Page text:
by Aoife Black

What Is Gaai1 Si5?

Dimmed lights, red lampshade, fishy scent, meat-chopping sound, and the soaking floor – they interweave and form swirls of freshness beneath the ceiling’s shaky, rumbling fans. Here you hear people screaming from their throats, with the blaring vibration spiking through your eardrums, “jau6 peng4 jau6 dai2 maai5 lei4 tai2!” (Cheap and fresh! Come and see!) These overlapping chants echo all over the atmosphere with people pushing against each other’s shoulders. Amidst this chaos, you find a somewhat organised environment with a one-of-a-kind taste of Hongkongness – welcome to the wet markets!

The wet markets that are embedded in my childhood memories, as well as many Hongkongers, were like that. There was a time we all craved to escape from this dampness, noisiness, and crowdedness, and asked our parents “when can we leave!?” Throughout the years, wet markets in Hong Kong have been renovated – air conditioning, re-organised stores and hygiene measures have been implemented to catch up with the hurried footstep of modernised Hong Kong.

Hong Kong wet markets have a long history since British colonization. At first, most stalls were set up on the streets and therefore were also called street markets. These markets were not designated areas, instead, they were spaces for hawkers to gather and sell their products. Back in the times, vegetables, poultry, groceries, and other necessities flooded the streets. As time passed, the Urban Council relocated these hawkers due to the hygiene and management issue and hence public markets were established. Although most markets moved into public or private buildings, traditional markets are still scattered around Hong Kong, such as Tai Po Hui Market and Luen Wo Hui Market in the New Territories, Mong Kok Flower Market and Goldfish Street in Kowloon, and Sai Ying Pun Centre Street Market in Hong Kong Island.

A Not-Very-Short Tour of Tai Po Hui Market

Tai Po Hui Market is one of the go-to places for CUHK students who want to cook some delicious cuisine or a quick meal in their dormitories. It is only one station away from the campus and therefore saves a lot of time for our hectic, and of course, diligent students. Tai Po Hui Market is located in the Tai Po Complex. It was established near the old markets nearby in 2004, along with a sports centre, a food centre, and a library in the same building. Located in a gigantic building, Tai Po Hui Market takes up two stories.

Your first impression walking in will be the scent of fish and meat (I guarantee). On the left, you sense the wetness of the wet market under blue lights. Here, people in rubber boots and aprons  handpick a variety of seafood for you, from oyster to eel, to abalone, and to any seafood you can possibly imagine. (This might be an exaggeration, please narrow down your imagination in case of disappointment when you visit the market!) If you want to get fish, the owners can remove the scales and intestines for you at lightning speed. Note that, and I emphasise, the fish jump out of the tanks all the time, so try not to freak out! On the right side, a scarlet atmosphere would overtake your mind because of the lampshade and the meat. In there, butchers, also known as “professional meat-segmentation technicians,” wave their cleavers and cut out the exact portion of pork you want for dinner. Before COVID, you could also pick living chickens and have them slaughtered and their feather removed in front of you. Of course, all sorts of packaged and frozen meat can be found as well.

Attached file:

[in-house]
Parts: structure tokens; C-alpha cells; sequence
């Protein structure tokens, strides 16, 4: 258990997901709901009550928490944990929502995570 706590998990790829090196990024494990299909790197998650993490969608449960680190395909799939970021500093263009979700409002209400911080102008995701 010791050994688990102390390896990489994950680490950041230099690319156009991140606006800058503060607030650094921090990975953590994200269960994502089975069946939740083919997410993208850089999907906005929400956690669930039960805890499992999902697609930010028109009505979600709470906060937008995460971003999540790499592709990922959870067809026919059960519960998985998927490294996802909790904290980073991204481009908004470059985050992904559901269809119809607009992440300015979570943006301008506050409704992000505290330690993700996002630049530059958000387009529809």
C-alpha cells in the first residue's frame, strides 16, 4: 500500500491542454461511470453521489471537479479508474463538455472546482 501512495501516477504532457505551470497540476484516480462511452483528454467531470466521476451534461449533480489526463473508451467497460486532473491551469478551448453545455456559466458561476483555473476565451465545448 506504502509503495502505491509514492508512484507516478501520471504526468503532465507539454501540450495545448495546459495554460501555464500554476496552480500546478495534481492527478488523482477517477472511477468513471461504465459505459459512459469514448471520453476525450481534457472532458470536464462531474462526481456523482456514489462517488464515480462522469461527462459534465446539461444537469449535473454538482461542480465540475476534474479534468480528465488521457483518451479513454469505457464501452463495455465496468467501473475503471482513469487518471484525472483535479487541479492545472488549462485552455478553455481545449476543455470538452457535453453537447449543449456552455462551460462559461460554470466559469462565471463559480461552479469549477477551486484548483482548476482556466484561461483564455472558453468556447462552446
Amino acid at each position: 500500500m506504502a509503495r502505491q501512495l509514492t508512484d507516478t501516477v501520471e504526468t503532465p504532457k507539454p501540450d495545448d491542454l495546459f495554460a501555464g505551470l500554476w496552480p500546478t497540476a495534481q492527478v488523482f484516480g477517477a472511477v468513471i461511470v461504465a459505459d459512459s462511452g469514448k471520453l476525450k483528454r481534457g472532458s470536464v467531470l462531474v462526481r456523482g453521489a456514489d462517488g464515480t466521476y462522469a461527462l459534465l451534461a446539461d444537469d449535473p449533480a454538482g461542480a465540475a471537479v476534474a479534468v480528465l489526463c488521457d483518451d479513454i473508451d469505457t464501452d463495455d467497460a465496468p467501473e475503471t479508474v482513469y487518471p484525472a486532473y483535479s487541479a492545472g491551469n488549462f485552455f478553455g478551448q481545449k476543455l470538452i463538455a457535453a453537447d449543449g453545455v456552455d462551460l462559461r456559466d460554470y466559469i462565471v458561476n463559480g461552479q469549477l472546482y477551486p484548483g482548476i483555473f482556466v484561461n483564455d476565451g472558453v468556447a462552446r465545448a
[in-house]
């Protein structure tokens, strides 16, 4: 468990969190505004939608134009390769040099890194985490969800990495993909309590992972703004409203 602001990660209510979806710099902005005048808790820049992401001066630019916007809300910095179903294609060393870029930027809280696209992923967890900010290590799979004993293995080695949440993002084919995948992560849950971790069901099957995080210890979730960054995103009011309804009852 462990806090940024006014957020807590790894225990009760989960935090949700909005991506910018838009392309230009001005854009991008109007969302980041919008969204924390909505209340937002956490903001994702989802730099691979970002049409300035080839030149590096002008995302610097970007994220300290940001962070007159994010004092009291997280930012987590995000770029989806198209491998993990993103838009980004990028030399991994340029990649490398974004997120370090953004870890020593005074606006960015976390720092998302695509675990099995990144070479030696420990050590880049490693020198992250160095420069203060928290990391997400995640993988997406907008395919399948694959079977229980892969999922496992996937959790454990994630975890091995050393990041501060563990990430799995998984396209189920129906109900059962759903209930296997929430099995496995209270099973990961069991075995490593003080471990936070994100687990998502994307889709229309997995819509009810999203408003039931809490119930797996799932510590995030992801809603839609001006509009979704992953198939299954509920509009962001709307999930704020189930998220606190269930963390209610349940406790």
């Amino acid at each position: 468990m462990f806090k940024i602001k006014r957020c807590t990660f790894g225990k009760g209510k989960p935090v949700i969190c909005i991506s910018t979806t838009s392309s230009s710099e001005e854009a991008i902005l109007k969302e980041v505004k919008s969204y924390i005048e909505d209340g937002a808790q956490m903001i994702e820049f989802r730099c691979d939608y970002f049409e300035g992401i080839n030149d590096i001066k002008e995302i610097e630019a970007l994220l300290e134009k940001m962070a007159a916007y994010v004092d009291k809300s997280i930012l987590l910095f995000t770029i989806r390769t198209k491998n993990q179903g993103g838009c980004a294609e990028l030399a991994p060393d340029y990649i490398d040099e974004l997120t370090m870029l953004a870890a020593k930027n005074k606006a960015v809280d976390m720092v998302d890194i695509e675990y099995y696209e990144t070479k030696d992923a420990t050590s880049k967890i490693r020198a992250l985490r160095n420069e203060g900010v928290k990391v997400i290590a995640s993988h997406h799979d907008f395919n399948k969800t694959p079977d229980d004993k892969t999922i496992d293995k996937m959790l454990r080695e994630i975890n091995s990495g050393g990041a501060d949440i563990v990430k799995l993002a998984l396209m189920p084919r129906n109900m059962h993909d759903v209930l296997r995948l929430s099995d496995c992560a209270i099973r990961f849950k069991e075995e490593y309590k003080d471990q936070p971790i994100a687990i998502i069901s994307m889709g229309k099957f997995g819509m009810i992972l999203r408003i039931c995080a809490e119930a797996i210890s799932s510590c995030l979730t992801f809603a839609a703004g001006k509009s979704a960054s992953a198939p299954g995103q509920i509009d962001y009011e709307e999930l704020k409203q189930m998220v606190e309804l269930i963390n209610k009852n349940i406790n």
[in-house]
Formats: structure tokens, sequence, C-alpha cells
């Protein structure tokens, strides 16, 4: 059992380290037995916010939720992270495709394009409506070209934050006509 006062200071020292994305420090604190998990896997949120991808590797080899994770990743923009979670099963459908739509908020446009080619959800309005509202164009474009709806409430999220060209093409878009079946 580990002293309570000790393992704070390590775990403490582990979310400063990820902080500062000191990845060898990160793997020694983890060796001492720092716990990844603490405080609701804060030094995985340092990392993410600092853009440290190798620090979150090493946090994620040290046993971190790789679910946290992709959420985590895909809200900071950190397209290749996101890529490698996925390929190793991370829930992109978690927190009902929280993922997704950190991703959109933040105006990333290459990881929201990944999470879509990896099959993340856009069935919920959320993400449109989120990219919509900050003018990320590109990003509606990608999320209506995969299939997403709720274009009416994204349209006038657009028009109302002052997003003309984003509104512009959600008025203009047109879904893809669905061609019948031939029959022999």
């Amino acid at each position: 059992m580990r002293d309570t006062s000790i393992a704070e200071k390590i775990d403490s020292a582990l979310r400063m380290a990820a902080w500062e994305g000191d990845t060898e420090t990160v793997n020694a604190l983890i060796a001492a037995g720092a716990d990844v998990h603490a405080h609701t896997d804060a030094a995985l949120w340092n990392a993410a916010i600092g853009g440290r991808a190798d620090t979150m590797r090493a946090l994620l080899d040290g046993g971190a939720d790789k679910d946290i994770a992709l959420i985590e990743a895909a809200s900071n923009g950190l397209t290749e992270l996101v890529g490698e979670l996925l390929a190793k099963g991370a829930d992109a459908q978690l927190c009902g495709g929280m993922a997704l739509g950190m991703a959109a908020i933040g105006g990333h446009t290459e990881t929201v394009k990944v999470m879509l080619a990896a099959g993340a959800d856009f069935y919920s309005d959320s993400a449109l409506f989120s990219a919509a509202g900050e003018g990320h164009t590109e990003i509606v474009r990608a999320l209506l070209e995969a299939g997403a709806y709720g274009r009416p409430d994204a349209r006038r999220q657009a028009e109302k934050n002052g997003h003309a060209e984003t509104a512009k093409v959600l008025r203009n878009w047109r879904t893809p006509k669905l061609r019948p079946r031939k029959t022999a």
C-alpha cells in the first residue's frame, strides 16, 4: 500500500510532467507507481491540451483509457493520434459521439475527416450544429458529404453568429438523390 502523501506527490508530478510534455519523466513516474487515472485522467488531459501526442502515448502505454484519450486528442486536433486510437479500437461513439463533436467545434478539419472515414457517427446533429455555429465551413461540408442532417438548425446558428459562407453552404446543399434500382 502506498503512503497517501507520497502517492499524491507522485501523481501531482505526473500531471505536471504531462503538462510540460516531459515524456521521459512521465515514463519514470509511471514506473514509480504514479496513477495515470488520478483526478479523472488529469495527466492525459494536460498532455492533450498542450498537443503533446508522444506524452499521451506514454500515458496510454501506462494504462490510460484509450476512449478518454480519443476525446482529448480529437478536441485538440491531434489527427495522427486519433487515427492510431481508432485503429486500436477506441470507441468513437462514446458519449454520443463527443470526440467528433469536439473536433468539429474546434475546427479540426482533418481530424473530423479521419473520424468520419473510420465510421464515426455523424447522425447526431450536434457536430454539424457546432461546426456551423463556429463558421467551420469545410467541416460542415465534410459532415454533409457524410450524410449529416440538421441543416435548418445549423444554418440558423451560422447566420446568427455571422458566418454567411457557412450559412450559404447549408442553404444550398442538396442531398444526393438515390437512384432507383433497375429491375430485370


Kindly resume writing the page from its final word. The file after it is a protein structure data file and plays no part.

When you are done with seafood and meat, take the escalator to the second floor and get fruits and vegetable. Fruits and vegetables give another vivid, colourful and iridescent delight. Walking through the crammed aisle, you can find traditional Chinese vegetables such as “choisum” (菜心 coi3 sam1) and “bakchoi” (白菜 baak6 coi3), as well as organic vegetables or super fruits. From stall to stall, fruits from all over the world pile up like small hills. You might find Australian cherries, Chile blueberries, American oranges… they can be from anywhere around the globe.

After fruits and vegetables, it starts to get mind-boggling, because the second floor has a handful of random goods you would never expect to find. Now, you might wonder how “random” it can get – it is just a market after all. Nonetheless, here you can locate stores for flowers, towels, clothes for old ladies, meatballs and much more. You can even find frozen Oreo cheesecake if you look hard enough. It is like a treasure hunt. What is best is that these treasures can go straight to your stomach, so brace yourselves, young connoisseurs. Now that you have explored most parts of the market, your tour guide would like to take you to the mysterious and extraordinary “grocery store” – the Hong Kong special Zaap6 Fo3 Pou2.

Zaap6 Fo3 Pou2 – Hong Kong’s Unique Kind of “Grocery Stores”

“Zap fo pou” (雜貨舖 Zaap6 Fo3 Pou2), can be literally translated as “store for random products,” which is fairly accurate as their products range from all kinds of seasonings to manufactured snacks. The Chinese slang “the Seven Necessities” (開門七件事 hoi1 mun4 cat1 gin6 si6), which are known as firewood, rice, oil, salt, soy, vinegar, and tea, were the must-buy items for every household. Of course, all besides firewood are still sold in these stores.